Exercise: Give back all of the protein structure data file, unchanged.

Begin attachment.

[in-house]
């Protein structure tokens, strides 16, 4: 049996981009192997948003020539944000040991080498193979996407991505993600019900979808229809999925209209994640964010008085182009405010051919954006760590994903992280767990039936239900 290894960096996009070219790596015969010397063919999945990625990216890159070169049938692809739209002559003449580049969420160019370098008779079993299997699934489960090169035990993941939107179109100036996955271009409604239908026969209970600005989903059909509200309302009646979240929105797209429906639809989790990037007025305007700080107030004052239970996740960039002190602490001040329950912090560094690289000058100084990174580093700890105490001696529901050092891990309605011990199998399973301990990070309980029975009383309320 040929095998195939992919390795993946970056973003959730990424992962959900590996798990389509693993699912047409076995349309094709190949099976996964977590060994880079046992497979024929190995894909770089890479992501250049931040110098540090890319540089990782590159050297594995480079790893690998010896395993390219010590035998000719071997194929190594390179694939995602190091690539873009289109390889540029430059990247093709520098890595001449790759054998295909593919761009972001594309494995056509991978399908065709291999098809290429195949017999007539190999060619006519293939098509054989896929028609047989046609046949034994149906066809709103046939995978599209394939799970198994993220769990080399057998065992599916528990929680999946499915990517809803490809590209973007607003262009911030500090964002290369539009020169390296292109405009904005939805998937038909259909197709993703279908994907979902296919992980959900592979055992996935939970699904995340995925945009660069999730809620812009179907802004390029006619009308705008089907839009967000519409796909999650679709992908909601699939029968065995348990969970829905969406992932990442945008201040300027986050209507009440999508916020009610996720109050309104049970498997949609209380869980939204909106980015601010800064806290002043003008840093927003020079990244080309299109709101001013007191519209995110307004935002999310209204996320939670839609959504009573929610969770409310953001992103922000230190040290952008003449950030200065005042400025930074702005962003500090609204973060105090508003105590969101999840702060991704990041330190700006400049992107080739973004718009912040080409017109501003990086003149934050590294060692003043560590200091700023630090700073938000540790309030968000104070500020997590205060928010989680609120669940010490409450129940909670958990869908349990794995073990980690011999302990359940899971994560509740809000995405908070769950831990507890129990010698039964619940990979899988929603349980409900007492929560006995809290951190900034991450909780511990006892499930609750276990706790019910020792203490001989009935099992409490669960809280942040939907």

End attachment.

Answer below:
[in-house]
């Protein structure tokens, strides 16, 4: 049996981009192997948003020539944000040991080498193979996407991505993600019900979808229809999925209209994640964010008085182009405010051919954006760590994903992280767990039936239900 290894960096996009070219790596015969010397063919999945990625990216890159070169049938692809739209002559003449580049969420160019370098008779079993299997699934489960090169035990993941939107179109100036996955271009409604239908026969209970600005989903059909509200309302009646979240929105797209429906639809989790990037007025305007700080107030004052239970996740960039002190602490001040329950912090560094690289000058100084990174580093700890105490001696529901050092891990309605011990199998399973301990990070309980029975009383309320 040929095998195939992919390795993946970056973003959730990424992962959900590996798990389509693993699912047409076995349309094709190949099976996964977590060994880079046992497979024929190995894909770089890479992501250049931040110098540090890319540089990782590159050297594995480079790893690998010896395993390219010590035998000719071997194929190594390179694939995602190091690539873009289109390889540029430059990247093709520098890595001449790759054998295909593919761009972001594309494995056509991978399908065709291999098809290429195949017999007539190999060619006519293939098509054989896929028609047989046609046949034994149906066809709103046939995978599209394939799970198994993220769990080399057998065992599916528990929680999946499915990517809803490809590209973007607003262009911030500090964002290369539009020169390296292109405009904005939805998937038909259909197709993703279908994907979902296919992980959900592979055992996935939970699904995340995925945009660069999730809620812009179907802004390029006619009308705008089907839009967000519409796909999650679709992908909601699939029968065995348990969970829905969406992932990442945008201040300027986050209507009440999508916020009610996720109050309104049970498997949609209380869980939204909106980015601010800064806290002043003008840093927003020079990244080309299109709101001013007191519209995110307004935002999310209204996320939670839609959504009573929610969770409310953001992103922000230190040290952008003449950030200065005042400025930074702005962003500090609204973060105090508003105590969101999840702060991704990041330190700006400049992107080739973004718009912040080409017109501003990086003149934050590294060692003043560590200091700023630090700073938000540790309030968000104070500020997590205060928010989680609120669940010490409450129940909670958990869908349990794995073990980690011999302990359940899971994560509740809000995405908070769950831990507890129990010698039964619940990979899988929603349980409900007492929560006995809290951190900034991450909780511990006892499930609750276990706790019910020792203490001989009935099992409490669960809280942040939907």